10 best hawker stalls to try at Commonwealth Crescent Food Centre, Latest Makan News - The New Paper

10 best hawker stalls to try at Commonwealth Crescent Food Centre

While this may not be the most easily accessible of hawker centres, you’ll be rewarded with a plethora of scrumptious dishes for your troubles.

Commonwealth Crescent Food Centre initially opened in 1969 and was most recently upgraded in 1998. It’s a bright and breezy space, and makes for an ideal place to graze on everything from old-school desserts to crowd-favourite burgers boasting oh-so-succulent patties. Here are some notable vendors to check out.

Commonwealth Crescent Food Centre | 31 Commonwealth Crescent

Hammee’s #02-93

PHOTO: aaronlim.kopi

Recently back in business after a brief hiatus and short stint as a nasi lemak stall, Hammee’s doles out restaurant-quality burgers at wallet-friendly prices (roughly $10 including fries). Besides their signature juicy cheeseburgers, they also do a mean fried chicken burger and a solid fish burger made using 100 per cent Alaskan pollock coated with crispy panko crumbs. Try not to visit during peak periods if you can, as the wait can often stretch up to over an hour.

Hong Kee Porridge #02-89

PHOTO: ivanbotakyong

Fuel up on a cold, rainy day with a nourishing meal of piping-hot porridge from this popular outfit. Hong Kee Porridge serves comforting bowls of traditional, Cantonese-style porridge highlighting various ingredients such as pork, century egg, fish and cuttlefish. Our favourite is the pork option. It’s packed with sliced pork, minced pork and liver, plus a dusting of spring onions and white pepper to finish. Prices start at $3. 

Asip Drinks #02-85

PHOTO: taroxtaco

The vendor is known for its vibrant cold-pressed juices (around $3) made with all manner of fresh fruits and veggies. Create your own concoction by mixing and matching ingredients, or opt for one of their signature drinks. We like the refreshing Aircon that features cucumber, lime and mint; plus the ABC Yakult, which jazzes up the classic apple, beetroot and carrot juice with a hit of the beloved probiotic drink. Don’t forget to take a picture of your colourful beverage for the ‘gram.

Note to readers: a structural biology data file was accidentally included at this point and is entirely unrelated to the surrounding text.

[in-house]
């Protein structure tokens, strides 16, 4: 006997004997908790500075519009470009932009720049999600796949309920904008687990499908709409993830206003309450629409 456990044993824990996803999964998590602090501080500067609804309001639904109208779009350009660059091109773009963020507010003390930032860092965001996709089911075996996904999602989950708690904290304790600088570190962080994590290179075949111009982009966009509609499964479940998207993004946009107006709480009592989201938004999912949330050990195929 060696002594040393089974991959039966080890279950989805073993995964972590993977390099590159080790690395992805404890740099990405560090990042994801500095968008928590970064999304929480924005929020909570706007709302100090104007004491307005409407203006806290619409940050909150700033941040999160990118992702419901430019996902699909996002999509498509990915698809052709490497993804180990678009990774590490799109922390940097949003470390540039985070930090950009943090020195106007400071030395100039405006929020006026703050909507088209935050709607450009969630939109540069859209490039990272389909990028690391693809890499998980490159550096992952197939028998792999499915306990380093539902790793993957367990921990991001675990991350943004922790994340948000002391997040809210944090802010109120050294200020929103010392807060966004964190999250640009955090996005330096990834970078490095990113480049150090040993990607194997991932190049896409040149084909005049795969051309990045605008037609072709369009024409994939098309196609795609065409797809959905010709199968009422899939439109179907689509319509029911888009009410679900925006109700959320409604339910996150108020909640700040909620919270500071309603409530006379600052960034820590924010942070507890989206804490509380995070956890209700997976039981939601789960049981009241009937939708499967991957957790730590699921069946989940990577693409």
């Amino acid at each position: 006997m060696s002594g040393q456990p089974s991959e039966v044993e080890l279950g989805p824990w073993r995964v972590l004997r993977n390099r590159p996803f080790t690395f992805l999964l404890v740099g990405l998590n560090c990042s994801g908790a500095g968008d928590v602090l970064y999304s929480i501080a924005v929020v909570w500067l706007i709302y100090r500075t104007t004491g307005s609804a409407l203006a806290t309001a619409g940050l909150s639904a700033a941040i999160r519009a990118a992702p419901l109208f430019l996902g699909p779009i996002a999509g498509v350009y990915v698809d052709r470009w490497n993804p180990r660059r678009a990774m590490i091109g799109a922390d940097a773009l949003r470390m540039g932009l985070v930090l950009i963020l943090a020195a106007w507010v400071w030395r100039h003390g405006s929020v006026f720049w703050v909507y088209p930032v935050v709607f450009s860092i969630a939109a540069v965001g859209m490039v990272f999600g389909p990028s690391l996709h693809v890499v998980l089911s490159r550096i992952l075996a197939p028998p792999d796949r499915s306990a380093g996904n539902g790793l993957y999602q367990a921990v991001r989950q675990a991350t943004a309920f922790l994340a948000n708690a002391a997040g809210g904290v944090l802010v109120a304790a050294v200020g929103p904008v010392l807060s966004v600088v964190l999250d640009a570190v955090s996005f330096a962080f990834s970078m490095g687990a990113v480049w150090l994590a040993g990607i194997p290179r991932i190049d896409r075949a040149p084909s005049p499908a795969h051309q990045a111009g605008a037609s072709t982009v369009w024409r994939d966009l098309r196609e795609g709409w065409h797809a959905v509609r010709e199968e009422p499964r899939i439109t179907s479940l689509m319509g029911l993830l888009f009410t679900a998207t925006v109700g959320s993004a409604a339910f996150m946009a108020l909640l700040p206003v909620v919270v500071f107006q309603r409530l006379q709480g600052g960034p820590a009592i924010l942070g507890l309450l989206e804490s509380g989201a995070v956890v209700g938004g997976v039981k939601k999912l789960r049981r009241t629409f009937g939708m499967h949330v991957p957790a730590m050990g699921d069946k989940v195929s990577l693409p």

Jian Kang Noodles #02-77

PHOTO: hojiakstory

Feast on springy wanton noodles and comforting bowls of dumpling soup at this outfit. For upwards of $3, you can get a plate of springy, al dente egg noodles coated in a light sauce, and accompanied by slivers of char siew, plump wantons and some leafy greens. You may choose to add pork ribs for a heartier meal, and those who want a spicy kick should grab some pickled green chillies or extra chilli sauce. Prefer a soup dish? There’s the dumpling soup with large and juicy pockets filled with plenty of meaty goodness. 

Henry’s Chicken Rice #02-84

PHOTO: eaterries

This chicken rice stall is one of the food centre’s more popular establishments. It’s run by an elderly couple (fun fact: they reportedly named the stall after their son) that’s been dishing out their version of the humble staple for over two decades and counting. A helping of the specialty roasted chicken rice comes with lightly flavoured rice, pieces of fresh cucumber and chicken that’s moreish, moist and tender. Be sure to load up on the stellar chilli sauce as well. Prices start at $2.50 for a single serving.

Salai by Meatdrop #02-71

PHOTO: nurizat

If you’re after a hearty, meat-centric feast, then make a beeline for Salai by Meatdrop. This Muslim-owned establishment doles out a bombastic range of meat dishes. There are wagyu burgers complete with thick, juicy patties; grilled steaks; smoked lamb ribs; and nachos smothered in pulled beef and various fixings. Expect to pay upwards of $10.

Liang Liang Fried Carrot Cake #02-69

PHOTO: jt6263

For $3, you’ll receive a heaping plate of white or black carrot cake that’s been fried to perfection. The white option is made with lots of egg and salted preserved radish. Meanwhile, the black version is coated in a generous layer of dark sauce for a pleasing sweet-salty taste. Both offerings have a lovely fluffy texture and a good amount of wok hei.

Chinatown Ah Po Braised Duck Rice #02-95

PHOTO: gl_live2eat

A favourite among the area’s residents, Chinatown Ah Po Braised Duck Rice specialises in just one dish. The long queue you’ll likely encounter during the busy lunch period is a testament to that fact. Each serving includes succulent duck meat swimming in a scrumptious sweet-salty braising sauce and topped with a few sprigs of fresh cilantro, plus fragrant rice. Order an additional braised egg if you wish, and don’t forget to grab some tangy chilli sauce as well. Anticipate forking out about $3.

Huang Da Fu #02-94

PHOTO: hao.to.eat

Huang Da Fu is known for its affordable, top-quality minced meat noodles. For $3, you'll get a bowl of noodles of your choosing, with each strand coated in a delicious mix of chilli, black vinegar and other sauces. Firm meatballs, pork slices, mushrooms, liver and a generous amount of minced meat complete the dish. The joint operates pretty much round the clock between Monday and Saturday (from 6am to 3pm, and again from 6pm to 3am), making it a convenient choice if your cravings hit at odd hours.

Xi Le Ting #02-70

PHOTO: missha_2122

End your meal with a sweet treat from Xi Le Ting, where nostalgic Chinese desserts are served by an adorable elderly owner. Go straight for the signature cheng tng, which is just $1. Your order will be delivered in a blue-and-white bowl filled with dried longan, dried persimmon, white fungus, barley and sago floating in a sweet liquid. Other offerings include green bean soup, red bean soup and sweet wheat porridge – the latter is pretty hard to find these days, so do take the chance to try it here.

This article was first published in The Singapore Women's Weekly  (womensweekly.com.sg/).